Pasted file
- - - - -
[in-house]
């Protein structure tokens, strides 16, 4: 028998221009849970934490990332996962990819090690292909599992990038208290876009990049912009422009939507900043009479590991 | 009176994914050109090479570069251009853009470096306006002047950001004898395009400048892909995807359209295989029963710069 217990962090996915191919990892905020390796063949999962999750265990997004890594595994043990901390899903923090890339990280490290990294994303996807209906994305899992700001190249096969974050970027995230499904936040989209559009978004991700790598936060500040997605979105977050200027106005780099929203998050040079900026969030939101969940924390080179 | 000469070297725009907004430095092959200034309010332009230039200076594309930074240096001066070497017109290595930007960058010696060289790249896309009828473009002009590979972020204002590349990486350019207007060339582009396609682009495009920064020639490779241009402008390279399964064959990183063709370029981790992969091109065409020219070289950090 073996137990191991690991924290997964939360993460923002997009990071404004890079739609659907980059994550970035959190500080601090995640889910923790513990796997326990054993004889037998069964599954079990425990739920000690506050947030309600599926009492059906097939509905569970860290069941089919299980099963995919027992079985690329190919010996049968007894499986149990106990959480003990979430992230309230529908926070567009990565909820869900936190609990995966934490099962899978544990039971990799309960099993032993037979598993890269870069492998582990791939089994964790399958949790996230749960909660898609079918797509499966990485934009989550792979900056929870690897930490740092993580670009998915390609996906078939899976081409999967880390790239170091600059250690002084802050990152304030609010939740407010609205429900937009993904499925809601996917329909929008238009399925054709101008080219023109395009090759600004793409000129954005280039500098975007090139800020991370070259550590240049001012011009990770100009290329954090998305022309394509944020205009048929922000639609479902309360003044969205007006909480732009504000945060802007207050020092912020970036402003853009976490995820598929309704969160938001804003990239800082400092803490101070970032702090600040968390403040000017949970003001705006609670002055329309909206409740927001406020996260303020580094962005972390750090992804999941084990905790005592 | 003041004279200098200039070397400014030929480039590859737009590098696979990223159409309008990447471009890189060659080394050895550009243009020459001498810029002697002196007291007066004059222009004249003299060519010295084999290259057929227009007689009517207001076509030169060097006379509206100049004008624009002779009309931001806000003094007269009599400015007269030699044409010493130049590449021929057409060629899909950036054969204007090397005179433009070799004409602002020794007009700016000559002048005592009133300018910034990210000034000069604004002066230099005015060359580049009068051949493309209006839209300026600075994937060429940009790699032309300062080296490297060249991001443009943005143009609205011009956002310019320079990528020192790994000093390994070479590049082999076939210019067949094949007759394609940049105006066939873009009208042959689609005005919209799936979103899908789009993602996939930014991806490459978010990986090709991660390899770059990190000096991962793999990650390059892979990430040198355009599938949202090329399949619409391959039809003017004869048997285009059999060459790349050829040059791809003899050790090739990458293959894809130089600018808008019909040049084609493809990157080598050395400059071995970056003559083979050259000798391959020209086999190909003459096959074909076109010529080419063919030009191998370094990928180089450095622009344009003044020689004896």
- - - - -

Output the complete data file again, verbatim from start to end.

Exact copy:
[in-house]
């Protein structure tokens, strides 16, 4: 028998221009849970934490990332996962990819090690292909599992990038208290876009990049912009422009939507900043009479590991 | 009176994914050109090479570069251009853009470096306006002047950001004898395009400048892909995807359209295989029963710069 217990962090996915191919990892905020390796063949999962999750265990997004890594595994043990901390899903923090890339990280490290990294994303996807209906994305899992700001190249096969974050970027995230499904936040989209559009978004991700790598936060500040997605979105977050200027106005780099929203998050040079900026969030939101969940924390080179 | 000469070297725009907004430095092959200034309010332009230039200076594309930074240096001066070497017109290595930007960058010696060289790249896309009828473009002009590979972020204002590349990486350019207007060339582009396609682009495009920064020639490779241009402008390279399964064959990183063709370029981790992969091109065409020219070289950090 073996137990191991690991924290997964939360993460923002997009990071404004890079739609659907980059994550970035959190500080601090995640889910923790513990796997326990054993004889037998069964599954079990425990739920000690506050947030309600599926009492059906097939509905569970860290069941089919299980099963995919027992079985690329190919010996049968007894499986149990106990959480003990979430992230309230529908926070567009990565909820869900936190609990995966934490099962899978544990039971990799309960099993032993037979598993890269870069492998582990791939089994964790399958949790996230749960909660898609079918797509499966990485934009989550792979900056929870690897930490740092993580670009998915390609996906078939899976081409999967880390790239170091600059250690002084802050990152304030609010939740407010609205429900937009993904499925809601996917329909929008238009399925054709101008080219023109395009090759600004793409000129954005280039500098975007090139800020991370070259550590240049001012011009990770100009290329954090998305022309394509944020205009048929922000639609479902309360003044969205007006909480732009504000945060802007207050020092912020970036402003853009976490995820598929309704969160938001804003990239800082400092803490101070970032702090600040968390403040000017949970003001705006609670002055329309909206409740927001406020996260303020580094962005972390750090992804999941084990905790005592 | 003041004279200098200039070397400014030929480039590859737009590098696979990223159409309008990447471009890189060659080394050895550009243009020459001498810029002697002196007291007066004059222009004249003299060519010295084999290259057929227009007689009517207001076509030169060097006379509206100049004008624009002779009309931001806000003094007269009599400015007269030699044409010493130049590449021929057409060629899909950036054969204007090397005179433009070799004409602002020794007009700016000559002048005592009133300018910034990210000034000069604004002066230099005015060359580049009068051949493309209006839209300026600075994937060429940009790699032309300062080296490297060249991001443009943005143009609205011009956002310019320079990528020192790994000093390994070479590049082999076939210019067949094949007759394609940049105006066939873009009208042959689609005005919209799936979103899908789009993602996939930014991806490459978010990986090709991660390899770059990190000096991962793999990650390059892979990430040198355009599938949202090329399949619409391959039809003017004869048997285009059999060459790349050829040059791809003899050790090739990458293959894809130089600018808008019909040049084609493809990157080598050395400059071995970056003559083979050259000798391959020209086999190909003459096959074909076109010529080419063919030009191998370094990928180089450095622009344009003044020689004896």